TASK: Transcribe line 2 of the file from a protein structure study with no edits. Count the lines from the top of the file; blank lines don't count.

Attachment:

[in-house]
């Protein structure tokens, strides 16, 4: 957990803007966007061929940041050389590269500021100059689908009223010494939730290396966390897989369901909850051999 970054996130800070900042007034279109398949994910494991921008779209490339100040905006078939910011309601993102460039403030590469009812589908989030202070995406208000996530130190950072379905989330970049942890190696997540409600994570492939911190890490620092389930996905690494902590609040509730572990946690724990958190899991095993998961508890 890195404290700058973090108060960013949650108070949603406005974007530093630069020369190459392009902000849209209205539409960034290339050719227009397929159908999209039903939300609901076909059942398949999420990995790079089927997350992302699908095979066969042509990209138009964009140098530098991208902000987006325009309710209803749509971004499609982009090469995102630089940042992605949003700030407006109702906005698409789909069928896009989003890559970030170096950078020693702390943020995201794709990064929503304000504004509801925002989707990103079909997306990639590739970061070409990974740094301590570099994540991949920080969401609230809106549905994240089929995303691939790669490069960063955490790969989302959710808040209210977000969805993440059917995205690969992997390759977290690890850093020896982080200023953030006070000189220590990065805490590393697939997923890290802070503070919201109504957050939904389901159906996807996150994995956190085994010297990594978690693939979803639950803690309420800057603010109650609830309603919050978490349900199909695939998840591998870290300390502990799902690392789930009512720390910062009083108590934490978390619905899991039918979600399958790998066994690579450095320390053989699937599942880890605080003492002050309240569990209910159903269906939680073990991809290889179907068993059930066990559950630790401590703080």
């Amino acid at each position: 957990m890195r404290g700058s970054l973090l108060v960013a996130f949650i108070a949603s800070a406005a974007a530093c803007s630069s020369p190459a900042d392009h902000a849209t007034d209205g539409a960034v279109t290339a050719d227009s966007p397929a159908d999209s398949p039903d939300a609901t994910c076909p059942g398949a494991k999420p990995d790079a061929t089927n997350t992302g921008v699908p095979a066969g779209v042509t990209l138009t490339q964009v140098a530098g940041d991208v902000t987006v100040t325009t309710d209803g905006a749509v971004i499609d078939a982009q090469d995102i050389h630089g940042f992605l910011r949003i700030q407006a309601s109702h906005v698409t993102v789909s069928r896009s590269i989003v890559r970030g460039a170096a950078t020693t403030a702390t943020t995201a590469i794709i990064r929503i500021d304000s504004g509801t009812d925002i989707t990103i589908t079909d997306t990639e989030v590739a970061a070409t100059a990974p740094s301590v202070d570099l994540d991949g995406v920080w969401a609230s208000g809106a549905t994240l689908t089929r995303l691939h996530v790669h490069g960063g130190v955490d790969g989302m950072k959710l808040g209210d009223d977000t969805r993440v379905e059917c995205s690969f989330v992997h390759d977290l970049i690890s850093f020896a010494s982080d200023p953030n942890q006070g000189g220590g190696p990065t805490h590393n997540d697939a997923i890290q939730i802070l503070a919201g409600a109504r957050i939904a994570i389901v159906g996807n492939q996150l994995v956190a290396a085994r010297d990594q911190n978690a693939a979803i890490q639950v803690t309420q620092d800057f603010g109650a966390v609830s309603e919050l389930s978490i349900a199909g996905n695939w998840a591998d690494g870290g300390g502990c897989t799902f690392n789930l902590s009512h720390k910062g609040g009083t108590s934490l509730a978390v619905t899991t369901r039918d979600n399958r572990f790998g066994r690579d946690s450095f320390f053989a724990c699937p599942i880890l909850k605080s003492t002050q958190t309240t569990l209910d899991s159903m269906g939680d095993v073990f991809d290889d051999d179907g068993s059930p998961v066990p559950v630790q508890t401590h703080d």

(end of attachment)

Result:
């Protein structure tokens, strides 16, 4: 957990803007966007061929940041050389590269500021100059689908009223010494939730290396966390897989369901909850051999 970054996130800070900042007034279109398949994910494991921008779209490339100040905006078939910011309601993102460039403030590469009812589908989030202070995406208000996530130190950072379905989330970049942890190696997540409600994570492939911190890490620092389930996905690494902590609040509730572990946690724990958190899991095993998961508890 890195404290700058973090108060960013949650108070949603406005974007530093630069020369190459392009902000849209209205539409960034290339050719227009397929159908999209039903939300609901076909059942398949999420990995790079089927997350992302699908095979066969042509990209138009964009140098530098991208902000987006325009309710209803749509971004499609982009090469995102630089940042992605949003700030407006109702906005698409789909069928896009989003890559970030170096950078020693702390943020995201794709990064929503304000504004509801925002989707990103079909997306990639590739970061070409990974740094301590570099994540991949920080969401609230809106549905994240089929995303691939790669490069960063955490790969989302959710808040209210977000969805993440059917995205690969992997390759977290690890850093020896982080200023953030006070000189220590990065805490590393697939997923890290802070503070919201109504957050939904389901159906996807996150994995956190085994010297990594978690693939979803639950803690309420800057603010109650609830309603919050978490349900199909695939998840591998870290300390502990799902690392789930009512720390910062009083108590934490978390619905899991039918979600399958790998066994690579450095320390053989699937599942880890605080003492002050309240569990209910159903269906939680073990991809290889179907068993059930066990559950630790401590703080």